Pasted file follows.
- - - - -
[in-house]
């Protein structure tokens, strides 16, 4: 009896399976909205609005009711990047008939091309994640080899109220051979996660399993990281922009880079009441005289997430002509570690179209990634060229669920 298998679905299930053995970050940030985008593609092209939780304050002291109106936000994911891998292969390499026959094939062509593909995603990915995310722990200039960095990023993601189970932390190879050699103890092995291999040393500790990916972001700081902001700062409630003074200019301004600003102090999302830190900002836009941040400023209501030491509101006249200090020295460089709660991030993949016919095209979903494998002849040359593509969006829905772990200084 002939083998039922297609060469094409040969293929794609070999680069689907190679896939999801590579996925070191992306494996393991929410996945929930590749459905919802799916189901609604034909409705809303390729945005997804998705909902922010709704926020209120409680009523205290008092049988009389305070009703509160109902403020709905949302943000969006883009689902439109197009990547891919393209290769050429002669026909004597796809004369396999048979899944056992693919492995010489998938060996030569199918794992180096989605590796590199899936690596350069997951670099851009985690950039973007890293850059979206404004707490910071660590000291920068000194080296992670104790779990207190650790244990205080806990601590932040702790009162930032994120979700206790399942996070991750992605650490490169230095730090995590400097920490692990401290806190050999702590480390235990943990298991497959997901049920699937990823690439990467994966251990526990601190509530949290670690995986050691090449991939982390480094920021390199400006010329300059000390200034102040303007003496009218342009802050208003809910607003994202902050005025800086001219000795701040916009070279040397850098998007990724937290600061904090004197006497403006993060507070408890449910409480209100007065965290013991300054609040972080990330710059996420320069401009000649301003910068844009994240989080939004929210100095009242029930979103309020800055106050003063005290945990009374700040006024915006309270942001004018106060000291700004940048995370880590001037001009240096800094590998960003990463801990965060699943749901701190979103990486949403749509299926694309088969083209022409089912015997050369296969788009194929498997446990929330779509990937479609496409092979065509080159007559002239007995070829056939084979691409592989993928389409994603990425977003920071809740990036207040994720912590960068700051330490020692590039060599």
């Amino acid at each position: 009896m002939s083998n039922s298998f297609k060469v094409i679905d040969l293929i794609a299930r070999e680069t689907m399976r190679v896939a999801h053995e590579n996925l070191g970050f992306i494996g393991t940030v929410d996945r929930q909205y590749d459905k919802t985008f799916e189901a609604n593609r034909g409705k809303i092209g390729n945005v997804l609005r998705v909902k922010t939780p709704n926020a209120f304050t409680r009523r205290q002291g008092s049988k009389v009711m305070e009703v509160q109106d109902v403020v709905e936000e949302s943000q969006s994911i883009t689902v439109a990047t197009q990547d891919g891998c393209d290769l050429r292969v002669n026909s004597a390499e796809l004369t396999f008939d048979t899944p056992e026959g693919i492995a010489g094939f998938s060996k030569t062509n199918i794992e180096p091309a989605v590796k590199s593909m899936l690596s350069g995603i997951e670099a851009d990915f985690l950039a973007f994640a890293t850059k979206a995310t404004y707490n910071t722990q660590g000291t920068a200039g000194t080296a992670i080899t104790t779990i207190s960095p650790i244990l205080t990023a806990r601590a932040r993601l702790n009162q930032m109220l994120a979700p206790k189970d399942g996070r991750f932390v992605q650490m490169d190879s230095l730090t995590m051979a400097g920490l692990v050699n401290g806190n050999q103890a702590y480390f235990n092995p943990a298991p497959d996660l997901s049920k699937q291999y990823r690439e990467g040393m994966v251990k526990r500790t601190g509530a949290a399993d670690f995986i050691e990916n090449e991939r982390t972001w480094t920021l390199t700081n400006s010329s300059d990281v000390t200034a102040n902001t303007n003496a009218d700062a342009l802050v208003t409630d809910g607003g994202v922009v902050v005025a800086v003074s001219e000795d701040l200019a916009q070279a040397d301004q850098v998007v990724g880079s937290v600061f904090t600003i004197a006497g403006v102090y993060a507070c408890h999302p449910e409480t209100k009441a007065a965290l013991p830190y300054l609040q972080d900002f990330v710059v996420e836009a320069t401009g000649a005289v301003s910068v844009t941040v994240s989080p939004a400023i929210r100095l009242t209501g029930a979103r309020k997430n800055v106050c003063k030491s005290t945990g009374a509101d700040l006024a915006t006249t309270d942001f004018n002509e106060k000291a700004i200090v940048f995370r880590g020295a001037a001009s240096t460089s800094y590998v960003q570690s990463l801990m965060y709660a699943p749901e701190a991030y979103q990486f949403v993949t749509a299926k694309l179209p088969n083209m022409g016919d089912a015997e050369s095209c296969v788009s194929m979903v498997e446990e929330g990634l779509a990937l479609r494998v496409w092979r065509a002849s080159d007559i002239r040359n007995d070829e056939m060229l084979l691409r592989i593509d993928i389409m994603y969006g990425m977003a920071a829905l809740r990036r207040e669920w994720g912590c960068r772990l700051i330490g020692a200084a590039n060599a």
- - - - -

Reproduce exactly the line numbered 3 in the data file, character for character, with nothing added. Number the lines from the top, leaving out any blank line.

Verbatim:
């Amino acid at each position: 009896m002939s083998n039922s298998f297609k060469v094409i679905d040969l293929i794609a299930r070999e680069t689907m399976r190679v896939a999801h053995e590579n996925l070191g970050f992306i494996g393991t940030v929410d996945r929930q909205y590749d459905k919802t985008f799916e189901a609604n593609r034909g409705k809303i092209g390729n945005v997804l609005r998705v909902k922010t939780p709704n926020a209120f304050t409680r009523r205290q002291g008092s049988k009389v009711m305070e009703v509160q109106d109902v403020v709905e936000e949302s943000q969006s994911i883009t689902v439109a990047t197009q990547d891919g891998c393209d290769l050429r292969v002669n026909s004597a390499e796809l004369t396999f008939d048979t899944p056992e026959g693919i492995a010489g094939f998938s060996k030569t062509n199918i794992e180096p091309a989605v590796k590199s593909m899936l690596s350069g995603i997951e670099a851009d990915f985690l950039a973007f994640a890293t850059k979206a995310t404004y707490n910071t722990q660590g000291t920068a200039g000194t080296a992670i080899t104790t779990i207190s960095p650790i244990l205080t990023a806990r601590a932040r993601l702790n009162q930032m109220l994120a979700p206790k189970d399942g996070r991750f932390v992605q650490m490169d190879s230095l730090t995590m051979a400097g920490l692990v050699n401290g806190n050999q103890a702590y480390f235990n092995p943990a298991p497959d996660l997901s049920k699937q291999y990823r690439e990467g040393m994966v251990k526990r500790t601190g509530a949290a399993d670690f995986i050691e990916n090449e991939r982390t972001w480094t920021l390199t700081n400006s010329s300059d990281v000390t200034a102040n902001t303007n003496a009218d700062a342009l802050v208003t409630d809910g607003g994202v922009v902050v005025a800086v003074s001219e000795d701040l200019a916009q070279a040397d301004q850098v998007v990724g880079s937290v600061f904090t600003i004197a006497g403006v102090y993060a507070c408890h999302p449910e409480t209100k009441a007065a965290l013991p830190y300054l609040q972080d900002f990330v710059v996420e836009a320069t401009g000649a005289v301003s910068v844009t941040v994240s989080p939004a400023i929210r100095l009242t209501g029930a979103r309020k997430n800055v106050c003063k030491s005290t945990g009374a509101d700040l006024a915006t006249t309270d942001f004018n002509e106060k000291a700004i200090v940048f995370r880590g020295a001037a001009s240096t460089s800094y590998v960003q570690s990463l801990m965060y709660a699943p749901e701190a991030y979103q990486f949403v993949t749509a299926k694309l179209p088969n083209m022409g016919d089912a015997e050369s095209c296969v788009s194929m979903v498997e446990e929330g990634l779509a990937l479609r494998v496409w092979r065509a002849s080159d007559i002239r040359n007995d070829e056939m060229l084979l691409r592989i593509d993928i389409m994603y969006g990425m977003a920071a829905l809740r990036r207040e669920w994720g912590c960068r772990l700051i330490g020692a200084a590039n060599a």